The last twenty years has seen a major change in the energy landscape. Decarbonising our energy systems and economies to protect the planet is now the primary long-term target for European energy policy. The Green Deal sets clear and ambitious targets for Europe, with 50 or even 55% GHG reductions in 2030, up from the current 40%. The electricity sector has shown remarkable innovation and technical excellence in the successful development and safe integration of large-scale, cost-effective renewables into a reliable grid.
Electricity can continue to play a leading role in the energy transition and can support the decarbonisation of other sectors. However, three challenges will need increased focus:
- › Affordability and competitiveness for consumers and industries competing in a global marketplace.
- › Minimising impacts on sensitive environments and communities.
- › Dealing with complex technical challenges arising from a system with very high levels of renewable generation.
Radically increasing the efficiency of the power grid using modern technology offers the opportunity to address all of these issues. The value available from a truly efficient network is the ability to transport enough additional renewable energy to power ten or more large cities across Europe using today’s poles, wires and substations. This is many times more impactful than the incremental efficiency measures applied to networks in today’s regulations.
Over the past century, the power network has performed remarkably well and has enabled large volumes of energy to be instantly trans- ported from producers to consumers.
However, with the rapid growth in renewable generation, the power network has struggled to keep pace.
In many parts of Europe, the speed at which renewables can enter the market is constrained to the speed at which new electricity networks can be built. It will continue to be necessary to add more traditional grid infrastructure, but this process is slow, expensive and impacts the communities and the environment where it’s built.
Smart Wires’ technology enables power flow to be digitally controlled on the grid. This means that power can be diverted away from congested paths on to lines with spare capacity available. Recent examples in the UK and Germany have highlighted the substantial amount of spare capacity on the existing grid – often enough spare capacity to meet the needs of a large city can be released in one year.
This technology can be quickly installed within the existing network to utilize spare capacity – allowing significantly faster access for new renewable connections. It can also be relocated if the needs of the system change which minimizes the risk of stranded or underutilized assets. This delivers new capacity much cheaper than traditional solutions, reducing costs for consumers and industry.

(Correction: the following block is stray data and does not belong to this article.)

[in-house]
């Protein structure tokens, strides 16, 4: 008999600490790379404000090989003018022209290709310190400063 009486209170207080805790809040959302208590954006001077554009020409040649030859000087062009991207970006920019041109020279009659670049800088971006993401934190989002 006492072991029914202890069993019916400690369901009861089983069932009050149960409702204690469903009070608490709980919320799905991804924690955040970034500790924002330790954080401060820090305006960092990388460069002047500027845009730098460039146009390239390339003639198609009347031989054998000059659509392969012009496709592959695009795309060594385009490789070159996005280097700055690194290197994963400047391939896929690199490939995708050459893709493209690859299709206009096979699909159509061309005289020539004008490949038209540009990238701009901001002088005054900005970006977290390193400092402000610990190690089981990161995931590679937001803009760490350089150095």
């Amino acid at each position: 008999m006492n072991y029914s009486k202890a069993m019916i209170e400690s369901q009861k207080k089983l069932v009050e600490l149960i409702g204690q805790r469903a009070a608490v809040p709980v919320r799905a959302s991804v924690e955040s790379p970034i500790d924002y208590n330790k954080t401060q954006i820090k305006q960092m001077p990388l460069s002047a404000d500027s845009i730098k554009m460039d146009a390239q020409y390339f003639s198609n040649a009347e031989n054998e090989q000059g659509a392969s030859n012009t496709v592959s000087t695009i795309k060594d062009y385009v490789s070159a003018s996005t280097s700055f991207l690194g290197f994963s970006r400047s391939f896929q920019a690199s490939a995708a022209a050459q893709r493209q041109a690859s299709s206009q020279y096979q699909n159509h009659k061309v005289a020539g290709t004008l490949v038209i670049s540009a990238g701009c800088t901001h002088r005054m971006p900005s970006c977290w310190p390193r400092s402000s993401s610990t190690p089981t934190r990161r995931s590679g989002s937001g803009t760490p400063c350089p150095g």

As a digital technology, it is highly complementary to other new smart grid solutions like dynamic line rating and distributed storage.
These solutions identify additional spare capacity on the grid and provide additional flexibility around when and where power is required. By adding the ability to control power flows in real time and respond to changing circumstances, the overall impact will be transformational for our power grid.
This offers the possibility of a truly controllable, digital power grid for Europe where the network can be used to its full potential for the benefit of European citizens. The range of control available will help tackle the technical challenges that will only grow in a highly renewable grid. It will also enable fast access for new renewables at lower costs to consumers and with less intrusive new infrastructure. It is important that project developers and regulators fully weigh all these factors in detail when considering the construction of new electricity infrastructure.
Many of the difficult technical issues in this transformation will require careful work and consideration from experts. Thankfully, the European grid operators have the best talent in the world and have repeatedly shown their ability to solve the hardest problems. When it comes to the uptake of new solutions, regulation can be either a powerful accelerator or a roadblock. We recognize it will take time to streamline legacy regulatory and procedural hurdles that were designed for a world where new projects were built of steel and copper and took ten years to deliver compared with today’s solutions built from silicon and software and available in weeks.
The Clean Energy Package for all Europeans and now the Green Deal have set a bold direction towards a renewables-based, low-carbon energy system.
This year, there is an excellent opportunity to adapt the existing policy frameworks and procedures to enable a more efficient and faster delivery of the Green Deal, including the update of the TEN-E regulation, the Energy Efficiency Directive, and the Smart Grid Indicator. Platforms such as the Copenhagen Infra- structure Forum also play a key role in ensuring transparency and a collaborative approach of all stakeholders. This will support the uptake of new, proven solutions that contribute to a more flexible greener and future proof grid.
With ambition and leadership Europe can deliver vast volumes of new, fast, clean power with less environmental impact. Europe will also confirm its place as the world leader in renewables and modern power systems.